A Letter from the Editor—Meeting the Future of Digital Media Head On
It’s a precarious time for online publishers.
Facebook, the lifeblood for most online publications, has made several changes to its algorithm this year, most recently announcing an update to how posts are displayed in the news feeds of its users, prioritizing posts made by users’ friends and family over those from publishers’ pages. Digital advertising dollars have turned into pennies as readers respond to increasingly-intrusive online ads by implementing adblockers, and increasingly consume content on their mobile devices.
Online media companies who only last year were seen as industry darlings—including Buzzfeed, Upworthy, and Mashable—have missed revenue targets and laid off staff due to this perfect storm of diminishing Facebook-driven virality and lower revenues from each click. A course change is under way in the industry. Yet there isn’t a single person in digital publishing who feels 100 percent certain of what the next decade, or even the next few years, will look like.
There is a bright note to this relative chaos: Quality content is rising to the top again. Engaging articles and genuine audience development are becoming the name of the game; misleading stories and bought audiences are becoming a thing of the past. Publishers who are staying afloat and, in some cases, even soaring during this period of upheaval have done a few things consistently. They have remained focused on quality and not relied wholly on a single traffic channel. They have diversified the metrics used to measure success, focusing as much on engagement as reach. They have identified varying audiences and behavior and have listened to those audiences to guide them in what to write next.
Artsy has been able to grow considerably during this period of uncertainty. We have developed an independent voice and an active and loyal audience, with content that pushes the conversation forward and that touches the global art community. The last quarter is a testament to that. We continued to tell the stories that few, if any of our competitors would consider, but that our readers responded to: We went to Ghana, where writer Ariela Gittlen explored the blossoming art scene in the country’s capital and the influence of the arts on Ghanaian culture at large; to Detroit, where Artsy’s Isaac Kaplan was embedded in the New Museum’s Ideas City initiative, exploring whether artists could present creative solutions to the city’s many issues; we were in Iceland, where Artsy’s Casey Lesser shed light on Reykjavík’s close-knit gallery scene despite limited funding to the arts in the country; and writer David Kaye took readers into the unsettling cultural landscape in Vietnam. We covered more than two dozen art fairs in four continents. And we published pieces that take art history and contemporary trends as jumping off points for exploring gender barriers in art, such as our piece on female Abstract Expressionists and contemporary female figurative painters.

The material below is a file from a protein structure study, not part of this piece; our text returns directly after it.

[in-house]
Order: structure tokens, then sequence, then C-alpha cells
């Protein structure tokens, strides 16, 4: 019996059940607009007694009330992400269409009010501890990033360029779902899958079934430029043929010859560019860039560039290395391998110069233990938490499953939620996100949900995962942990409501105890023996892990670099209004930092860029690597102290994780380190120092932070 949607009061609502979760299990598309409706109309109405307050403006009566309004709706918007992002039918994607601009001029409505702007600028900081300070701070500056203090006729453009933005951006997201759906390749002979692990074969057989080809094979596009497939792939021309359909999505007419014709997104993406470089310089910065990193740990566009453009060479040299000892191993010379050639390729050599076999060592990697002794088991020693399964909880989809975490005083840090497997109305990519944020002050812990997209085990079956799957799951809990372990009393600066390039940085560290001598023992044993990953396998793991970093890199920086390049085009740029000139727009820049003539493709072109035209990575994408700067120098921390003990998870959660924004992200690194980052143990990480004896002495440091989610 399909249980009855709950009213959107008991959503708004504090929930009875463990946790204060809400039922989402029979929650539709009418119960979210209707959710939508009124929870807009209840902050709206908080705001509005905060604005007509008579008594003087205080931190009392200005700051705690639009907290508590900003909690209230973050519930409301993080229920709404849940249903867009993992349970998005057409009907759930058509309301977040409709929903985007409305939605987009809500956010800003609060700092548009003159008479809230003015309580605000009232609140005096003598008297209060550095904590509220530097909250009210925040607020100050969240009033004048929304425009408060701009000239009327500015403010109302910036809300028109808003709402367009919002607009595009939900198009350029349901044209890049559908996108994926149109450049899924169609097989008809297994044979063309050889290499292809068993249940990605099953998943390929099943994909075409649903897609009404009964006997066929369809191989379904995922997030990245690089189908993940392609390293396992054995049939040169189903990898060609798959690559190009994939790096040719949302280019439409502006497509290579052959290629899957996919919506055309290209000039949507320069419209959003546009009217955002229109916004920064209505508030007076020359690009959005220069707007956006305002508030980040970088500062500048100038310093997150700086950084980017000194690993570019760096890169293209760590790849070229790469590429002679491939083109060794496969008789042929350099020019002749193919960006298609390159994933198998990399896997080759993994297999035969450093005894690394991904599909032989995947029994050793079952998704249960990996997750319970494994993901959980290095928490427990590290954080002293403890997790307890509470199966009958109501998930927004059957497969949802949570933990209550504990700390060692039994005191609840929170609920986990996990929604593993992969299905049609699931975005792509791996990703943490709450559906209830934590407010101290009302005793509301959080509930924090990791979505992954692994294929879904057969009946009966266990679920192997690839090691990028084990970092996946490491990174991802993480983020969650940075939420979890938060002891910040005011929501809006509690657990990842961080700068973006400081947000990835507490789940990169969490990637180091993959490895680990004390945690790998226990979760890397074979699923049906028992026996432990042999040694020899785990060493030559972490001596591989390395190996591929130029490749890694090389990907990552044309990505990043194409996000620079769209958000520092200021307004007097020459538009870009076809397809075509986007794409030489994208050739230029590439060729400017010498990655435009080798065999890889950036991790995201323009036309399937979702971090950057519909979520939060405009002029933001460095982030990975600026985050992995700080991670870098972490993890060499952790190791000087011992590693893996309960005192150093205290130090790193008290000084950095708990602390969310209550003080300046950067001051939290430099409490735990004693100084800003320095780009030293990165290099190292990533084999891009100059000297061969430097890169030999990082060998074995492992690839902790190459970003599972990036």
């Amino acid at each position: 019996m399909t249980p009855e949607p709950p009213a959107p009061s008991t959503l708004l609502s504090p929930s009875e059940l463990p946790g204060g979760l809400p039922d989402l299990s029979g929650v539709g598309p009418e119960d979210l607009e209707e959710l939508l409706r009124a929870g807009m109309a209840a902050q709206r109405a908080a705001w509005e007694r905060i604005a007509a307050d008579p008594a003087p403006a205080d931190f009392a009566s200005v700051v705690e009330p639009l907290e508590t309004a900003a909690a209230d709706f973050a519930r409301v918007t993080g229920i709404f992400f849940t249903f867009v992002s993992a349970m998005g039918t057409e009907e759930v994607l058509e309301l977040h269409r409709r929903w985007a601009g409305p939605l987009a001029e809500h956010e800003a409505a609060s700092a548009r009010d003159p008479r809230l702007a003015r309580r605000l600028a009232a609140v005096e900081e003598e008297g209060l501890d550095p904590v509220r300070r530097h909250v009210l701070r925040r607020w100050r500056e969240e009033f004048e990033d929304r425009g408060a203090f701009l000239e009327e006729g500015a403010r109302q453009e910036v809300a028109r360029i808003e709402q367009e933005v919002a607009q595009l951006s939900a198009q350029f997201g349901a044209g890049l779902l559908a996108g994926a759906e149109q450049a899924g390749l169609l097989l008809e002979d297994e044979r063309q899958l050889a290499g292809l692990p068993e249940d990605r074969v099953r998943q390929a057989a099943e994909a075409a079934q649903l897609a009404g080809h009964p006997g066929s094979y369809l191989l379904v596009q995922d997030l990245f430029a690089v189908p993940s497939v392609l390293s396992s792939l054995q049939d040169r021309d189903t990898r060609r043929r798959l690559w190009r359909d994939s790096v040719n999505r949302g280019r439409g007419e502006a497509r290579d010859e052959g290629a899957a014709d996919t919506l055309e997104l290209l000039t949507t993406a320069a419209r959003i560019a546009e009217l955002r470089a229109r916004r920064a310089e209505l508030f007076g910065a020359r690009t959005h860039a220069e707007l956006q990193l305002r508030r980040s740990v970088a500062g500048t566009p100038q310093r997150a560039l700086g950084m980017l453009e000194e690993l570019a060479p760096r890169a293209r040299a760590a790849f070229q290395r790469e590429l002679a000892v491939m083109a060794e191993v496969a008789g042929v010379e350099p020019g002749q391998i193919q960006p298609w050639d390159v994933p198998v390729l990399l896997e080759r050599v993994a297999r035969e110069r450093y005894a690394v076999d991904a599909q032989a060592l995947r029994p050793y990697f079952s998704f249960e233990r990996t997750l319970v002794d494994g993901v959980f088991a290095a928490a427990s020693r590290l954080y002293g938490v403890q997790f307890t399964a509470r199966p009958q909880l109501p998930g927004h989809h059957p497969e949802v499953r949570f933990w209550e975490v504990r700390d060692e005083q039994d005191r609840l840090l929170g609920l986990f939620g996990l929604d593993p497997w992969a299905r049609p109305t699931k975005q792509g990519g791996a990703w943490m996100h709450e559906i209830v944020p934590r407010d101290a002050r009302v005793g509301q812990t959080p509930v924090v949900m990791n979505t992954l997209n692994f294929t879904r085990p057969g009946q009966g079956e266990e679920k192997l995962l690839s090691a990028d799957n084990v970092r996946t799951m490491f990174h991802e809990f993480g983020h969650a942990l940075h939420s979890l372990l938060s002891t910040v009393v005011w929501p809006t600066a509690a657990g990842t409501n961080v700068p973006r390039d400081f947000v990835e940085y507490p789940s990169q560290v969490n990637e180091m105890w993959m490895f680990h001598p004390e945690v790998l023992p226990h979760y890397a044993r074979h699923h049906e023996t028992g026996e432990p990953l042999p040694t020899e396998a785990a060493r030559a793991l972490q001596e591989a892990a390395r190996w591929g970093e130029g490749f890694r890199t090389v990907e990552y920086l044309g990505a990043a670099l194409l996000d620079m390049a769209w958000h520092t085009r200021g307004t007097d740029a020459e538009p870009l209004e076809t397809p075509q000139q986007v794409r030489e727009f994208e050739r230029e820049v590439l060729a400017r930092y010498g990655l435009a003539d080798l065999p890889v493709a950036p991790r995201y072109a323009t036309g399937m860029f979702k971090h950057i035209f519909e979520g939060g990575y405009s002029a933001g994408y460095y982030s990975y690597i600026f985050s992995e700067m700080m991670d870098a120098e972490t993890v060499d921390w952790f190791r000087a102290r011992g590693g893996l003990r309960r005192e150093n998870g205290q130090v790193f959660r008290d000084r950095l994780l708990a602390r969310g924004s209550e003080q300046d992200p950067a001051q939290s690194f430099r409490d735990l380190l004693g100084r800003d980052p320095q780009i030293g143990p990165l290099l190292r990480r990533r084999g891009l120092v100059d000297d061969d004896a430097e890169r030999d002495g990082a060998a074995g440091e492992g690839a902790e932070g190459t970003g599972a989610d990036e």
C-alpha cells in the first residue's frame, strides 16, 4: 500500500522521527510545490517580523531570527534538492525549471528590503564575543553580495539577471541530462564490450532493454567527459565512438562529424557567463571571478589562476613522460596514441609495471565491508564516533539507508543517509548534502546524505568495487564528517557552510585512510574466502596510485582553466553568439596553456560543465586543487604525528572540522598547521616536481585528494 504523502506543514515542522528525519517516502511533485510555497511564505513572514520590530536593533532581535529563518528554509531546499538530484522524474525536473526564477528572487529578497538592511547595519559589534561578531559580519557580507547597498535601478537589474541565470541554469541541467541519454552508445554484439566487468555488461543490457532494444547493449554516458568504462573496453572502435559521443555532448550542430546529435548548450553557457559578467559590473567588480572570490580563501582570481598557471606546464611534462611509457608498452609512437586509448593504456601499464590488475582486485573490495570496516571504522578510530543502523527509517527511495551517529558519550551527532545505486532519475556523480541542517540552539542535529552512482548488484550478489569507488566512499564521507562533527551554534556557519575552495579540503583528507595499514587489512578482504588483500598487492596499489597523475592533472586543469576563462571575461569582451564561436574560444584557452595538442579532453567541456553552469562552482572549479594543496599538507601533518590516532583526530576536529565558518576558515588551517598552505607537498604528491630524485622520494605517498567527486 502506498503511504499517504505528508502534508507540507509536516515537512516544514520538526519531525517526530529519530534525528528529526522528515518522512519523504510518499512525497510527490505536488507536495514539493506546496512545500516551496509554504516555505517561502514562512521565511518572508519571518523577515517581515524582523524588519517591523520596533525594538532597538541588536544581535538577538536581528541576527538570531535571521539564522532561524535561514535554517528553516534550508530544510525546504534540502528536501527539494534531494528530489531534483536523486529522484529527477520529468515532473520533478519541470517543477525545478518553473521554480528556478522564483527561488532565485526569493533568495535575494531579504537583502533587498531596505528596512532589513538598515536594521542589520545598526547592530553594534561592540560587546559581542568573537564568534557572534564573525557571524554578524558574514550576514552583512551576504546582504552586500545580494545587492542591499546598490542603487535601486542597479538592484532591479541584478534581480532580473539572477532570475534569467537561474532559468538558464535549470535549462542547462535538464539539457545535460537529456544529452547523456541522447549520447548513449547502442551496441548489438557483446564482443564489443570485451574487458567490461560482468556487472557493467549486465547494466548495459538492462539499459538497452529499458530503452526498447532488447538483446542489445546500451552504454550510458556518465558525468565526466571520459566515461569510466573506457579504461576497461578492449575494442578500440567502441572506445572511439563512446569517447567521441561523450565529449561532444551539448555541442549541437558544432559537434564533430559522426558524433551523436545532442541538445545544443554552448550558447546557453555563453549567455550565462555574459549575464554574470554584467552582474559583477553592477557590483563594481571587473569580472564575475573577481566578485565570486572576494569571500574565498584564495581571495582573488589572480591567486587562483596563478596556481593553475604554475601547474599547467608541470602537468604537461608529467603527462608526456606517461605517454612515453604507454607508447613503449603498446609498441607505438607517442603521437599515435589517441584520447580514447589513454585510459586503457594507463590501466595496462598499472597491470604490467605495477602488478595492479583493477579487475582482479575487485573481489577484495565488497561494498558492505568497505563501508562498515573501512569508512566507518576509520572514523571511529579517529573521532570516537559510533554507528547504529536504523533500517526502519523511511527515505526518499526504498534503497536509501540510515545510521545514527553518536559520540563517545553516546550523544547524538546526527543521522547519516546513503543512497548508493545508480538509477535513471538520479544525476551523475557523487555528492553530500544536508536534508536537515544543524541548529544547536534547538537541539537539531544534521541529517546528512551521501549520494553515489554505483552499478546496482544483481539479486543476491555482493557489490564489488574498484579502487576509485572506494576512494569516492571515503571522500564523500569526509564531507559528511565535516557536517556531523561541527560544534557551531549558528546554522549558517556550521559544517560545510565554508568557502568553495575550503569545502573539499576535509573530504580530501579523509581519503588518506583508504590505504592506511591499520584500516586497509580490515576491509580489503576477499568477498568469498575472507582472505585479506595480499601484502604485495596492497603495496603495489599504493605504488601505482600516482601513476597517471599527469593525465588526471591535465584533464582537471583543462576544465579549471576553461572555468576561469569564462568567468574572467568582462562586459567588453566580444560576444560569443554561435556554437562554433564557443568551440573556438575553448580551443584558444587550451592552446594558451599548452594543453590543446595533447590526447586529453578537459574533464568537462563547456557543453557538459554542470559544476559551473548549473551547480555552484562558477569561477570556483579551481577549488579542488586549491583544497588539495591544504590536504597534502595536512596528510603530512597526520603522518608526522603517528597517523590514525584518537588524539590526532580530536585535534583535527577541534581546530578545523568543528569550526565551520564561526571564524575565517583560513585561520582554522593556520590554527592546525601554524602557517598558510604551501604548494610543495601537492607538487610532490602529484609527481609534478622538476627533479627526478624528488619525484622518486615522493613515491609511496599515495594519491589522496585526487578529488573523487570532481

But while we are in a position that many online publishers are not fortunate enough to be in—free from meeting the demands of advertisers—we still need to incur the cost of producing high quality, highly visual stories. We’ve been very fortunate to continue our partnership with UBS, a partner who has helped us produce a variety of ambitious editorial projects. Last May, we released our video coverage of the 56th Venice Biennale and the opportunity was ripe to bring what is one of the most important but also inaccessible art events to a broader audience; the video series was viewed over 800,000 times.
We continued our relationship with UBS for our 2015 Year in Art with the same mission in mind. And this May, we collaborated on a series of short documentary films, exploring another aspect of the art world: the art market. Directed by Oscar Boyson (who also directed our short history of the Venice Biennale last spring), the series cracked open the opaque but highly publicized sphere, exploring four of the most critical pieces of the art market—Auctions, Galleries, Patrons, and Art Fairs. So far, the series’ films have been viewed over one million times.
Meanwhile, we continue to refine and grow an audience for our podcast, which took on subjects such as the state of museums in the current economic landscape and the pros and cons of labeling artists. Looking ahead to the second half of 2016, we will continue to explore art from all ends, while remaining focused on our readers and the quality of content we are delivering to them. As Joshua Topolsky, cofounder of The Verge and Vox Media, predicts in his own piece on the shifting media business, “Compelling voices and stories, real and raw talent, new ideas that actually serve or delight an audience, brands that have meaning and ballast; these are things that matter in the next age of media.” At Artsy, we’re prepared and excited to meet that future.